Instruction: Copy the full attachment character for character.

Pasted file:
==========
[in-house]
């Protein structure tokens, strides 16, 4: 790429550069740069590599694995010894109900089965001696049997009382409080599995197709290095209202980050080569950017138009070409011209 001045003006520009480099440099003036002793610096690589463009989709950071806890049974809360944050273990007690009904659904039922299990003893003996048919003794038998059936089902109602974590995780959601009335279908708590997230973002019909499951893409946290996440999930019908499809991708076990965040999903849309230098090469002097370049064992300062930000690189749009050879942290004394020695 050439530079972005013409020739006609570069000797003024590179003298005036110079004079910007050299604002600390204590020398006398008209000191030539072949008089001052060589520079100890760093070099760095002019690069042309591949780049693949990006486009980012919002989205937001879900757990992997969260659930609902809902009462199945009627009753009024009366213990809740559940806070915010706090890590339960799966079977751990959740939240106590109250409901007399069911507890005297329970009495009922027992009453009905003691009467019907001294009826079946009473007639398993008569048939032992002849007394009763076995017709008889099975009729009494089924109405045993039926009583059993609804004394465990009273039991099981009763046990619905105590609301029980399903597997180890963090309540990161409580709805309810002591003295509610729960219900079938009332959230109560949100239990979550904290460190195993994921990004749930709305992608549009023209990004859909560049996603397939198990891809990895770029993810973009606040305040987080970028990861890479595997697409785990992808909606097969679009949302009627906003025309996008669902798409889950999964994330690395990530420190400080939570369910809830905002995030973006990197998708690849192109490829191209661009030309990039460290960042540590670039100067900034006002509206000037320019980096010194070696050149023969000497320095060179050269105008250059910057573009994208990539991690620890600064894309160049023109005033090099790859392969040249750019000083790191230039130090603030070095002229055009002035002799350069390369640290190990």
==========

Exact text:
[in-house]
């Protein structure tokens, strides 16, 4: 790429550069740069590599694995010894109900089965001696049997009382409080599995197709290095209202980050080569950017138009070409011209 001045003006520009480099440099003036002793610096690589463009989709950071806890049974809360944050273990007690009904659904039922299990003893003996048919003794038998059936089902109602974590995780959601009335279908708590997230973002019909499951893409946290996440999930019908499809991708076990965040999903849309230098090469002097370049064992300062930000690189749009050879942290004394020695 050439530079972005013409020739006609570069000797003024590179003298005036110079004079910007050299604002600390204590020398006398008209000191030539072949008089001052060589520079100890760093070099760095002019690069042309591949780049693949990006486009980012919002989205937001879900757990992997969260659930609902809902009462199945009627009753009024009366213990809740559940806070915010706090890590339960799966079977751990959740939240106590109250409901007399069911507890005297329970009495009922027992009453009905003691009467019907001294009826079946009473007639398993008569048939032992002849007394009763076995017709008889099975009729009494089924109405045993039926009583059993609804004394465990009273039991099981009763046990619905105590609301029980399903597997180890963090309540990161409580709805309810002591003295509610729960219900079938009332959230109560949100239990979550904290460190195993994921990004749930709305992608549009023209990004859909560049996603397939198990891809990895770029993810973009606040305040987080970028990861890479595997697409785990992808909606097969679009949302009627906003025309996008669902798409889950999964994330690395990530420190400080939570369910809830905002995030973006990197998708690849192109490829191209661009030309990039460290960042540590670039100067900034006002509206000037320019980096010194070696050149023969000497320095060179050269105008250059910057573009994208990539991690620890600064894309160049023109005033090099790859392969040249750019000083790191230039130090603030070095002229055009002035002799350069390369640290190990």